Disappearances of Mexican Youth Increases by 200 Percent


According to new data released on Thursday by the Mexican Network for Children’s Rights or REDIM disappearances among adolescents increased by 191 percent between 2012 and 2014.

The new figures, which were obtained through the government’s National Registry of Missing Persons database, revealed the disturbing trend that girls between the ages of 15 and 17 are disproportionately affected by enforced disappearances.

According to REDIM, seven out of 10 of missing children are girls between the ages of 15 and 17.

“These are the highest numbers we have seen for this age group since 2006,” REDIM President Alicia Vargas stated.

In its report, REDIM attributed the rise in child disappearances to criminal organizations involved in human trafficking and the ongoing “war on drugs” waged between Mexican security forces and drug trafficking organizations.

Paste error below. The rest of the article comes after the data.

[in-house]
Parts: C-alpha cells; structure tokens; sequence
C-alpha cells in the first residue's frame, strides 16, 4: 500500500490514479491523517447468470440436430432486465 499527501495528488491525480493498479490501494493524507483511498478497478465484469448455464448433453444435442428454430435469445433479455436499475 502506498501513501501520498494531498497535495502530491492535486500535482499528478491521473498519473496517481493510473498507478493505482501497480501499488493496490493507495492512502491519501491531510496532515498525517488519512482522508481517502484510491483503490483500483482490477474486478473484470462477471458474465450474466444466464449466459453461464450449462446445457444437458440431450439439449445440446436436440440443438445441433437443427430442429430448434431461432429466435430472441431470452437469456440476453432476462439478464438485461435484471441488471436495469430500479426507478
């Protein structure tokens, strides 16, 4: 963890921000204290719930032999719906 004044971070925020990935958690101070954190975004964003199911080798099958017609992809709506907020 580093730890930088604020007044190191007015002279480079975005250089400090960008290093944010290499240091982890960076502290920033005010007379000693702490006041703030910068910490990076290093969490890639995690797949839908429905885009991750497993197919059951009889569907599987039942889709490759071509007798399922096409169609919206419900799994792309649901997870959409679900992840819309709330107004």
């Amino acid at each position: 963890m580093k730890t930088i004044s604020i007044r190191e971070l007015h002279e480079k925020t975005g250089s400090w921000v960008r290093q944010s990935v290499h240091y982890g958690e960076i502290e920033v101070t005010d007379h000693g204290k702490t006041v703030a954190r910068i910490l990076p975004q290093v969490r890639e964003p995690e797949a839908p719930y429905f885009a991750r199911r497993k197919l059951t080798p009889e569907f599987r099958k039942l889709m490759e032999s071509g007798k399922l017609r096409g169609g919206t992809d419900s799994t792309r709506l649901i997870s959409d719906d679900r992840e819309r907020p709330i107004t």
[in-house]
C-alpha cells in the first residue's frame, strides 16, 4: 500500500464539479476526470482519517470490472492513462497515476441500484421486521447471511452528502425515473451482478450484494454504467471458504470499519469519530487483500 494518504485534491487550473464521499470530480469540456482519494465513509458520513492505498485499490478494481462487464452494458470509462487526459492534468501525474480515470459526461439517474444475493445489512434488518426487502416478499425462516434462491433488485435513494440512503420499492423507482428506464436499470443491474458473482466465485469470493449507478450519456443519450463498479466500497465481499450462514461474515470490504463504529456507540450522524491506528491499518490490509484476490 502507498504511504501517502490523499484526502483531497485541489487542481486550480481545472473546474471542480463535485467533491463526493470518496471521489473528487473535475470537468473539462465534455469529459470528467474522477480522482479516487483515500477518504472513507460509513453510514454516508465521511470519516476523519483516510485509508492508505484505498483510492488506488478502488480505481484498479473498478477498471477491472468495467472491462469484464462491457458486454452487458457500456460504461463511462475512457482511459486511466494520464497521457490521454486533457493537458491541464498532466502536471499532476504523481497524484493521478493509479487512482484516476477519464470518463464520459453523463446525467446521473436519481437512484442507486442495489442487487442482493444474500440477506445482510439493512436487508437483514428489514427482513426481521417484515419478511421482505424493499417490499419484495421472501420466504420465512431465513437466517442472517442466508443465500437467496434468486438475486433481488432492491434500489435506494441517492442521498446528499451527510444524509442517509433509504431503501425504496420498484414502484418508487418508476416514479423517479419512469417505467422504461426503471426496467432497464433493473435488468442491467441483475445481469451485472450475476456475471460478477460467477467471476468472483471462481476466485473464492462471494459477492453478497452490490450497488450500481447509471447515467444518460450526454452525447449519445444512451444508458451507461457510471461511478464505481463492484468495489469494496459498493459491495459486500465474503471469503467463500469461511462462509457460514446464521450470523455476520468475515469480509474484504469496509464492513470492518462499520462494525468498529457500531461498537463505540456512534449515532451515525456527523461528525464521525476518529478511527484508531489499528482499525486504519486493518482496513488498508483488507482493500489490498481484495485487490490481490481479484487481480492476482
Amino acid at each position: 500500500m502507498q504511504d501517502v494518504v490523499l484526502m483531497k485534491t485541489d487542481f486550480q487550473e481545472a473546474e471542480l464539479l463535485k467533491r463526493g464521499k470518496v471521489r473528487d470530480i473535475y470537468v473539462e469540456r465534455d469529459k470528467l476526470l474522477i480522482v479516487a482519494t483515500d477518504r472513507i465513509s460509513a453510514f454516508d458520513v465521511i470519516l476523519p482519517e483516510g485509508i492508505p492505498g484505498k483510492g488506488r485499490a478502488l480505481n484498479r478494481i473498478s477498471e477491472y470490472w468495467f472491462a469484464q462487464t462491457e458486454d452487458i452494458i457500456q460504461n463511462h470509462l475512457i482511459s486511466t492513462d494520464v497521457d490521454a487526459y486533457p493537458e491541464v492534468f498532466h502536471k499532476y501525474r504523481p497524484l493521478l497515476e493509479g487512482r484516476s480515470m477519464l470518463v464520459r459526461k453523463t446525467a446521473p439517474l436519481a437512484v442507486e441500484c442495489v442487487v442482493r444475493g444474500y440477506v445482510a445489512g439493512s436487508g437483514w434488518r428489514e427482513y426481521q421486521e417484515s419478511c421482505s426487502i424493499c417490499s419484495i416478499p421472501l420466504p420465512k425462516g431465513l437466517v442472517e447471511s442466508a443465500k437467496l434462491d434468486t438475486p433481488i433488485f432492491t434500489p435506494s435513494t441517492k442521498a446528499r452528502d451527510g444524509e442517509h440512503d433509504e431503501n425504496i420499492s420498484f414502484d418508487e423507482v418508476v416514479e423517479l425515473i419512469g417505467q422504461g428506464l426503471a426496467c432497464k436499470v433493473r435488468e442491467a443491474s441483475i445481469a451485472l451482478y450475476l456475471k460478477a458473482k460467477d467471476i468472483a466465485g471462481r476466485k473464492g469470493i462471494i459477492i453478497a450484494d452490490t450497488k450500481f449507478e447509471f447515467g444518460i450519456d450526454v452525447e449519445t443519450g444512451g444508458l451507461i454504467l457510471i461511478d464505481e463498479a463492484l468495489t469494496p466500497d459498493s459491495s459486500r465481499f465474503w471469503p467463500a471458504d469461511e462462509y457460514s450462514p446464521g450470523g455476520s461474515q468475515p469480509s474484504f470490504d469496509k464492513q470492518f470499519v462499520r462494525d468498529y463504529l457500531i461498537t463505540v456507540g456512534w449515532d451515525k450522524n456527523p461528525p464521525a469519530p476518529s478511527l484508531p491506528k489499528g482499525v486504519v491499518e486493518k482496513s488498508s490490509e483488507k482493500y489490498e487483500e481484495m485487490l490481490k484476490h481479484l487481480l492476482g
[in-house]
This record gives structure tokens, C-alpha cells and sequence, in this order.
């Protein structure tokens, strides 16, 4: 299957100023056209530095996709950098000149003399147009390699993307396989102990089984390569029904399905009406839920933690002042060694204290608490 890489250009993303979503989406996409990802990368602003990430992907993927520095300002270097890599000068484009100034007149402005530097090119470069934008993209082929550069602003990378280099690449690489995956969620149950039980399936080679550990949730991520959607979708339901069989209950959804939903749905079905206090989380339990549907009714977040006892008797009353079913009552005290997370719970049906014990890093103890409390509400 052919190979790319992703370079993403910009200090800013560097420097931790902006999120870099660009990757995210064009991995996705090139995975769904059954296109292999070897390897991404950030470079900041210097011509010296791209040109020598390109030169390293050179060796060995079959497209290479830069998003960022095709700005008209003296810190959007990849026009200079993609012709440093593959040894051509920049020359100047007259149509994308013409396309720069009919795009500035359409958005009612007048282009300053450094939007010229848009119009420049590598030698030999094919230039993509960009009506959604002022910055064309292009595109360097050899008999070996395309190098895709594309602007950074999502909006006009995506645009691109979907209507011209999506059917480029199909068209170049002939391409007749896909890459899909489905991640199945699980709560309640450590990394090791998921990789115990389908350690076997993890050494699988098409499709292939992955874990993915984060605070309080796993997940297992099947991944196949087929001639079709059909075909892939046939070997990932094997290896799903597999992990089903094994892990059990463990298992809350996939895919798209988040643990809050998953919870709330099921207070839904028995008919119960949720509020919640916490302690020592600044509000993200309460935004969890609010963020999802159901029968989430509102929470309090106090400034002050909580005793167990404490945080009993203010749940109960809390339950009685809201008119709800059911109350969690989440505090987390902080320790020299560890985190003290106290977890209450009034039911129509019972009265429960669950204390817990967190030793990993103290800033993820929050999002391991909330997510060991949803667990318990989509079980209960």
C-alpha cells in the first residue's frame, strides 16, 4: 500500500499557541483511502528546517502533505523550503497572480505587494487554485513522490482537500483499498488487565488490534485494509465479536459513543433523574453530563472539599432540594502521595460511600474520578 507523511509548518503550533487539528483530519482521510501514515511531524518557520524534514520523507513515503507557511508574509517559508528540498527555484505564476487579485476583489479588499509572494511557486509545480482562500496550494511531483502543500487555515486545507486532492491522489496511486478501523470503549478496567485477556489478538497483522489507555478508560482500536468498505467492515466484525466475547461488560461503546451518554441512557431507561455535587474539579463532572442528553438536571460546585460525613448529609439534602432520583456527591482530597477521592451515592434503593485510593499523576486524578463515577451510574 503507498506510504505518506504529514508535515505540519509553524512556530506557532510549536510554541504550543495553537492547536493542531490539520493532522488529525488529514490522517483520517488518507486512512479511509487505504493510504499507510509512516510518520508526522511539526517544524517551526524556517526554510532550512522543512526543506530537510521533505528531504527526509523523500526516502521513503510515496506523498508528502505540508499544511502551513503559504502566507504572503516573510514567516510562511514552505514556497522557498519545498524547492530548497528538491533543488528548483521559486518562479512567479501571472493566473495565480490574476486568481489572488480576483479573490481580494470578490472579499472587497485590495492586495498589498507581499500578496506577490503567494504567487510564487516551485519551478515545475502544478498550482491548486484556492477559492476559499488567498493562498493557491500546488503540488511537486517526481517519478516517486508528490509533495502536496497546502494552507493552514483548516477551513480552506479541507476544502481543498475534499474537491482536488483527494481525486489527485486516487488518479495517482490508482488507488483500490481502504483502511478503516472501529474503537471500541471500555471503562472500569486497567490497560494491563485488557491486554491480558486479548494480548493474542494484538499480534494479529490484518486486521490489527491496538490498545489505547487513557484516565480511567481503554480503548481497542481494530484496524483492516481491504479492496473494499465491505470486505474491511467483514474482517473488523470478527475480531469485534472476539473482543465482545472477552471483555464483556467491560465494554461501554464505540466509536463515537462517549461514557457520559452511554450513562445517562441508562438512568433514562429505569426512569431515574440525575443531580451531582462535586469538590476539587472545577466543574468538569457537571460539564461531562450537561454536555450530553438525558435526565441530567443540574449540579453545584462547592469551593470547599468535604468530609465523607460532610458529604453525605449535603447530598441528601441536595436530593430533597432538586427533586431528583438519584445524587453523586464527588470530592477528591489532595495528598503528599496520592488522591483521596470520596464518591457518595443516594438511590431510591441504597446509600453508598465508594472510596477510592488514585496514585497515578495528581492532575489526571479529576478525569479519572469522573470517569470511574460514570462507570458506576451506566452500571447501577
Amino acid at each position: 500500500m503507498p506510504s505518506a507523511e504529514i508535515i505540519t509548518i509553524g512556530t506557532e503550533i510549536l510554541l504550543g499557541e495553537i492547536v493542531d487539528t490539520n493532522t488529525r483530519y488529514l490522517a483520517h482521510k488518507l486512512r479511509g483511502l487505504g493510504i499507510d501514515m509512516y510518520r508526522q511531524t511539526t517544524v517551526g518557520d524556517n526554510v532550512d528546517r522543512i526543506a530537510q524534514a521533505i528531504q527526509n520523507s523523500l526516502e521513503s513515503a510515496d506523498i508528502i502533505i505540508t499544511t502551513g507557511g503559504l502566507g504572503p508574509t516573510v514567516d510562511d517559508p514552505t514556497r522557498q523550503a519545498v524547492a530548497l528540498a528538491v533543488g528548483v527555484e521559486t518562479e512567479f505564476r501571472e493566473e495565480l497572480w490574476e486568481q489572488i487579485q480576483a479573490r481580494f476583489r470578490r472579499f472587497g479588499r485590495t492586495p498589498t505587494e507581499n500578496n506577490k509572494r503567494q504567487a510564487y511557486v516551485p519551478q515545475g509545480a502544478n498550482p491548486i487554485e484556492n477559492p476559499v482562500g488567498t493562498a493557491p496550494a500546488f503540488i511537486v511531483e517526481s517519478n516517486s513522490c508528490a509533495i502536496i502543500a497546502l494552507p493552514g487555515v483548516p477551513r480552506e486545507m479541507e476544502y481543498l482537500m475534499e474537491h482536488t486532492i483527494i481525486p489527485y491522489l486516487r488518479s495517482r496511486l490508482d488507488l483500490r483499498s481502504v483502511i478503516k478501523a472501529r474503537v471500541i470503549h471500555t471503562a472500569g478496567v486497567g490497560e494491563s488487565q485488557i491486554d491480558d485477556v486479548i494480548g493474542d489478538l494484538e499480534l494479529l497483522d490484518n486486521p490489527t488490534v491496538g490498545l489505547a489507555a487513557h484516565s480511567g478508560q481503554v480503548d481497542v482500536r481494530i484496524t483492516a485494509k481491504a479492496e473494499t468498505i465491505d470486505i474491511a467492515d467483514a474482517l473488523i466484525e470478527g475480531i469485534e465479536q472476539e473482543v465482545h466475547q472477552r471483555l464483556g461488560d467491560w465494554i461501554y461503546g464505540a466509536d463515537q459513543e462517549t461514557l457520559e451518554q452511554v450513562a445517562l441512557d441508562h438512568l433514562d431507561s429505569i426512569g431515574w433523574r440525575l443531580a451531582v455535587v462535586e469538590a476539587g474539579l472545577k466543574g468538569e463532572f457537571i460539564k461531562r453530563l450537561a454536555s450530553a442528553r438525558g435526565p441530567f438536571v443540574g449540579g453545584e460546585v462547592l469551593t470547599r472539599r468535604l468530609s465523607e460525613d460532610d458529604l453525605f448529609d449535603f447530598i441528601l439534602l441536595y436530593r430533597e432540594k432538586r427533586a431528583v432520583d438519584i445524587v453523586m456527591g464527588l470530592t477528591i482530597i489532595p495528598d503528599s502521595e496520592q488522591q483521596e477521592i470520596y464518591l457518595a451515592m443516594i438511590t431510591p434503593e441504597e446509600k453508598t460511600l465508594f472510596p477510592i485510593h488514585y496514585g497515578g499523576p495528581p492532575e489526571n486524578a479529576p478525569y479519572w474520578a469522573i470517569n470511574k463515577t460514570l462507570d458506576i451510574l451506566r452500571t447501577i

RELATED: Mexico Military Spending Soars as Human Rights Situation Worsens

According to official figures, almost 50 percent of the 22,322 disappeared people in Mexico went missing between 2012 and 2014 under the current administration of President Enrique Peña Nieto.

During a press conference on Thursday, REDIM Executive Director Juan Martín Pérez also called on the Mexican government to adopt preventative measures to help curb killings among Mexican youth.

“We are still far from 2012, which was when violence in our country reached its peak, but we are still concerned that federal authorities are not taking preventative measures to address violent killings,” Perez stated.